The (flawed) basis of the McCain campaign was that he had a strong appeal to a lot of Democrats. Add this to the total support of registered Republicans and you had a guaranteed majority.
This was based on the seemingly strong showing in the 2000 primary in states that had open primaries. Such races seemed to show a broad base of support for McCain. But what motivated the Dems who crossed the line? Were they muddying the water for the GOP or were they supporting the Republican candidate who was most like a Democrat? In a real contest, most Democrats would prefer the real thing to a RINO.
McCain alienated a lot of Republicans with his support for amnesty and his concept of ‘campaign finance reform’. He brought a lot back on the reservation with the selection of Sarah Palin as a running mate. Had he gone with a mushy moderate (such a the oafish Tom Ridge) he would have done far worse in the electoral vote count.
McCain was not the anchor man (or close to it) at the USNA simply because he was a party animal (his first wife was an ‘entertainer’) and he may thank his legacy status for his graduation.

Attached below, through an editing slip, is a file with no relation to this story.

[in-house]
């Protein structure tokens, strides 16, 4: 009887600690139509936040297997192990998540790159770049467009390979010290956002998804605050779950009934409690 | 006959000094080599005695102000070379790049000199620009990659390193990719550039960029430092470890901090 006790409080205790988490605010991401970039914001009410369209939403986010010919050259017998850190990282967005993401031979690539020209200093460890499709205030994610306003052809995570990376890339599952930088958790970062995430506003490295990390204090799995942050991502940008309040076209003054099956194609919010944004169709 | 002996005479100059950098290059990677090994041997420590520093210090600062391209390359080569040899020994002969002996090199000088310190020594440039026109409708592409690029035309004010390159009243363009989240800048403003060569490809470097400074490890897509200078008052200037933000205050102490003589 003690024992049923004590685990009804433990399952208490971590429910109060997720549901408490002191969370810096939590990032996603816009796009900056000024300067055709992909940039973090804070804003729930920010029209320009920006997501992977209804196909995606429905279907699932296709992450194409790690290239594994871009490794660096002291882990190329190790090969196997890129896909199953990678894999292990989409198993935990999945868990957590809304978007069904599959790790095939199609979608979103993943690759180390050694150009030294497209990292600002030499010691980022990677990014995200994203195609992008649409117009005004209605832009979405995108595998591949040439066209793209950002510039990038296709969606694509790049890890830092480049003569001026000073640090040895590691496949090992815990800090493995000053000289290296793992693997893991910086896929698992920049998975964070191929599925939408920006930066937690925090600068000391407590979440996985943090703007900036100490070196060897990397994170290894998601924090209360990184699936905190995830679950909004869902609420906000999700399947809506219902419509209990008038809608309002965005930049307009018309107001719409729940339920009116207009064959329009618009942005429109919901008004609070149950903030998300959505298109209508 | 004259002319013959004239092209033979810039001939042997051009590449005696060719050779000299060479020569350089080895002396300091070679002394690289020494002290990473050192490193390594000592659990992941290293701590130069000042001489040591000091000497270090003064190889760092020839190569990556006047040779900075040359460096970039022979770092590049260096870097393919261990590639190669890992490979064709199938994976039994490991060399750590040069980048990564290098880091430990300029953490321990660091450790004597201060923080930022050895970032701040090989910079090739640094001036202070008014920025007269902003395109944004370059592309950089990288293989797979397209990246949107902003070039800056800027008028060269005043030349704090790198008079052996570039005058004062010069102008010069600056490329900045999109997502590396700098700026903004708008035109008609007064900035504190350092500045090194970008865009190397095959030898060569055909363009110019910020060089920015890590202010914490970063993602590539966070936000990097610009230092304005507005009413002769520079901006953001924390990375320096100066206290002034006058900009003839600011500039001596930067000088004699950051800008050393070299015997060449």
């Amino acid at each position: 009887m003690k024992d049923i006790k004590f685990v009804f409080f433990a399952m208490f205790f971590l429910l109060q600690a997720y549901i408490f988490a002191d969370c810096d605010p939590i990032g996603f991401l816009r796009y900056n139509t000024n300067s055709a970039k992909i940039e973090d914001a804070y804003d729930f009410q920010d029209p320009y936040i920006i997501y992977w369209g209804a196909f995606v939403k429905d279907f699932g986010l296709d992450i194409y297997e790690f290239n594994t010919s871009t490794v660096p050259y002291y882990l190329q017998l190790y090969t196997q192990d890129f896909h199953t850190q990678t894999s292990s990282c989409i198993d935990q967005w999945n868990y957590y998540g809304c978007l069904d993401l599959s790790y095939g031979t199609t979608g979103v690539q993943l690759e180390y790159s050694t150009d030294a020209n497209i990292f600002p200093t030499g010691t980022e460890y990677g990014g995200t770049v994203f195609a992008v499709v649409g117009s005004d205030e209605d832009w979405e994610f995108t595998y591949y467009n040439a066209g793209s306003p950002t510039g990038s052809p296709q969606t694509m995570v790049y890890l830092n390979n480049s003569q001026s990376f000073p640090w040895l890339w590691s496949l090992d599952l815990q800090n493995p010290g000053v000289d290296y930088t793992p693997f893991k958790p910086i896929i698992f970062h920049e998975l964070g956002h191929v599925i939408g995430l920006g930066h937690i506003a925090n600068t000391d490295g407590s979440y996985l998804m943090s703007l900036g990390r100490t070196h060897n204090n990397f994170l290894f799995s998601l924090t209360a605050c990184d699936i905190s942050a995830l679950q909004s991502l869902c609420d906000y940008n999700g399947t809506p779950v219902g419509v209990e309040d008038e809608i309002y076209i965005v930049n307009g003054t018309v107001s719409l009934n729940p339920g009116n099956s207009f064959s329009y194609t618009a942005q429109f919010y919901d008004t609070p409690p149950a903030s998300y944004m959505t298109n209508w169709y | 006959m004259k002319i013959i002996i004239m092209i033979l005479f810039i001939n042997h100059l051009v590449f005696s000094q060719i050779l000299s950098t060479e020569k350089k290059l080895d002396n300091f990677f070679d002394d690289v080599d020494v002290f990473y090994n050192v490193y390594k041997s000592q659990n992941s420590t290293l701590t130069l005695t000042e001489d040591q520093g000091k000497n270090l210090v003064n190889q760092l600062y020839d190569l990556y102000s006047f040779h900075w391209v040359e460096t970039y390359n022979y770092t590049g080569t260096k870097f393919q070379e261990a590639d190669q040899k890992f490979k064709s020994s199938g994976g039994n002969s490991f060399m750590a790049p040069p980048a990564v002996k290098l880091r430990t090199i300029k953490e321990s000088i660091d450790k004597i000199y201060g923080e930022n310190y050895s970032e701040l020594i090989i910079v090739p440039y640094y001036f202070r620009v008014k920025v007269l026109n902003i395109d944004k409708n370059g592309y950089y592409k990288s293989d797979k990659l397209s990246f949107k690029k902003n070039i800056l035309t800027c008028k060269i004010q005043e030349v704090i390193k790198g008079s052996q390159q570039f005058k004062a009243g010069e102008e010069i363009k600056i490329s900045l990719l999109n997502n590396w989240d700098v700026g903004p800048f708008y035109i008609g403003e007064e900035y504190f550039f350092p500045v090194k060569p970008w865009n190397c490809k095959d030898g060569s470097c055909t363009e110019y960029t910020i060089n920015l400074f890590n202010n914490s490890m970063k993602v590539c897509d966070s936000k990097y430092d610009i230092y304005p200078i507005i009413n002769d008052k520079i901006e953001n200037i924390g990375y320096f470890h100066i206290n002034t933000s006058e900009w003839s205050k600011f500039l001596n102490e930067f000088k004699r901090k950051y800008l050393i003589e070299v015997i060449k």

He appears to be a nice guy and his urge to maintain this image kept him from playing hardball.
His handlers ran a lousy campaign and will do anything to preserve their undeserved reputations as winners. They can throw Sarah under the bus with as little reluctance as they ‘dissed’ George W. Bush.
The McCain eagerness to get in on the Bailout turned off a lot of populists. What was needed was a fast track investigations of executives at Fanne Mae, Freddie Mac, and certain investment banks. Take back the platinum parachutes and send some hustlers to prison.
McCain seemed as enthusiastic for ‘cap and trade’ idiocy as Obama and this further dampened enthusiasm for him.
How many votes for McCain were actually votes against Obama?